NASA just detected oxygen in the Martian atmosphere
For the first time, scientists have detected atomic oxygen in the atmosphere of Mars on an instrument onboard the Stratospheric Observatory for Infrared Astronomy (SOFIA) since the last observation 40 years ago. These atoms were found in the upper layers of the Martian atmosphere known as the mesosphere.
SOFIA clearly confirmed that they have detected a small amount of atomic oxygen on Mars.
“To observe the far-infrared wavelengths needed to detect atomic oxygen, researchers must be above the majority of Earth’s atmosphere and use highly sensitive instruments, in this case a spectrometer. SOFIA provides both capabilities” said Pamela Marcum, SOFIA project scientist.
According to NASA, the presence of atomic oxygen is essential in the behavior of elements in the Martian atmosphere.
“Atomic oxygen affects how other gases escape Mars and therefore has a significant impact on the planet’s atmosphere,” declared NASA. In order to study these variations to help better understand the atmosphere of the Red Planet, scientists will continue to use SOFIA.
“Atomic oxygen in the Martian atmosphere is notoriously difficult to measure,” said Pamela. “To observe the far-infrared wavelengths needed to detect atomic oxygen, researchers must be above the majority of Earth’s atmosphere and use highly sensitive instruments, in this case a spectrometer. SOFIA provides both capabilities.”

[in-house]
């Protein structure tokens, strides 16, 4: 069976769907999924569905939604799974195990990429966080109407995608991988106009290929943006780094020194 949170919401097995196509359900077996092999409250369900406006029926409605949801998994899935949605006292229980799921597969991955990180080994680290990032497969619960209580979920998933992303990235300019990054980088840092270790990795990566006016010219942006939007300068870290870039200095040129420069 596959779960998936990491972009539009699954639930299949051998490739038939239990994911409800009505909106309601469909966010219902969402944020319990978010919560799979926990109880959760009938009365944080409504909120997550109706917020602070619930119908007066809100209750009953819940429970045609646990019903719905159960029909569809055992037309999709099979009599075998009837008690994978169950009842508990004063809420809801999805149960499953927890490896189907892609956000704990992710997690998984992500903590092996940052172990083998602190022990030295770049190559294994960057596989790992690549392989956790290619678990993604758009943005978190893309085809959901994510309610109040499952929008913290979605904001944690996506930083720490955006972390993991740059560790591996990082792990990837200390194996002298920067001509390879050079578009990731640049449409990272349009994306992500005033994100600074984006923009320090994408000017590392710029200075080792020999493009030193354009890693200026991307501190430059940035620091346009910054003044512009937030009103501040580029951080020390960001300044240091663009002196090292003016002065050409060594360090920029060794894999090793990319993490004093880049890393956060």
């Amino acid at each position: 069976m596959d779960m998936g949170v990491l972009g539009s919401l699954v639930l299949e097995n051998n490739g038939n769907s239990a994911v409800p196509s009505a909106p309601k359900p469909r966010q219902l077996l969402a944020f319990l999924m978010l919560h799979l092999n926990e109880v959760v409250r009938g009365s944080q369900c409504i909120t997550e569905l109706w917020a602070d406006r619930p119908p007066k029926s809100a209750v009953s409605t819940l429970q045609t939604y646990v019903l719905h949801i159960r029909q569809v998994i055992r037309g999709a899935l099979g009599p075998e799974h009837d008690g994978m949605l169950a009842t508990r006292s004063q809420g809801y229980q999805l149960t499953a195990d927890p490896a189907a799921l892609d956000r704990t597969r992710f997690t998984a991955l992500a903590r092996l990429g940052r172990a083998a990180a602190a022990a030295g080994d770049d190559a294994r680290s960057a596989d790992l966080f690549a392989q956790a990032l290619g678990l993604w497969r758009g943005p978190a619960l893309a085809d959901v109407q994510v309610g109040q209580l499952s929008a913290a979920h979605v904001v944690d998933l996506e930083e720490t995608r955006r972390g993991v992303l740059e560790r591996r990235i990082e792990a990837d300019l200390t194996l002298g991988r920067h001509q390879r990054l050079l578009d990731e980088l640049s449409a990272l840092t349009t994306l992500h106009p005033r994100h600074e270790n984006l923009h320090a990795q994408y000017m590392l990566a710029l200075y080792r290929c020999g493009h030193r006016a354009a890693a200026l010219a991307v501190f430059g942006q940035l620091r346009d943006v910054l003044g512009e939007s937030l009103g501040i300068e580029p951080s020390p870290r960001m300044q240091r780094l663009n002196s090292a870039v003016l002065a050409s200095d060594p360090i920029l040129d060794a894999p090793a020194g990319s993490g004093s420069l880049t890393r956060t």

SOFIA, the world’s largest airborne observatory is installed inside a modified version of a Boeing 747, which is capable of flying higher than a normal commercial plane to enable the spacecraft to perform astronomical behaviors, according to a report by Discovery News.
SOFIA has been reporting for duty for some time now and has observed in various NASA space missions projects.
The Viking and Mariner missions of the 1970s made the last measurements of atomic oxygen in the Martian atmosphere. Thanks to SOFIA’s airborne location, flying between 37,000-45,000 feet, above most of the infrared-blocking moisture in Earth’s atmosphere, these more recent observations were possible.
“The advanced detectors on one of the observatory’s instruments, the German Receiver for Astronomy at Terahertz Frequencies (GREAT), enabled astronomers to distinguish the oxygen in the Martian atmosphere from oxygen in Earth’s atmosphere” said the SOFIA Science Center, NASA’s Ames Research Center.
SOFIA is a Boeing 747SP jetliner modified to carry a 100-inch diameter telescope. It is a joint project of NASA and the German Aerospace Centre.
Researchers presented their findings in a paper published in the journal Astronomy and Astrophysics in 2015.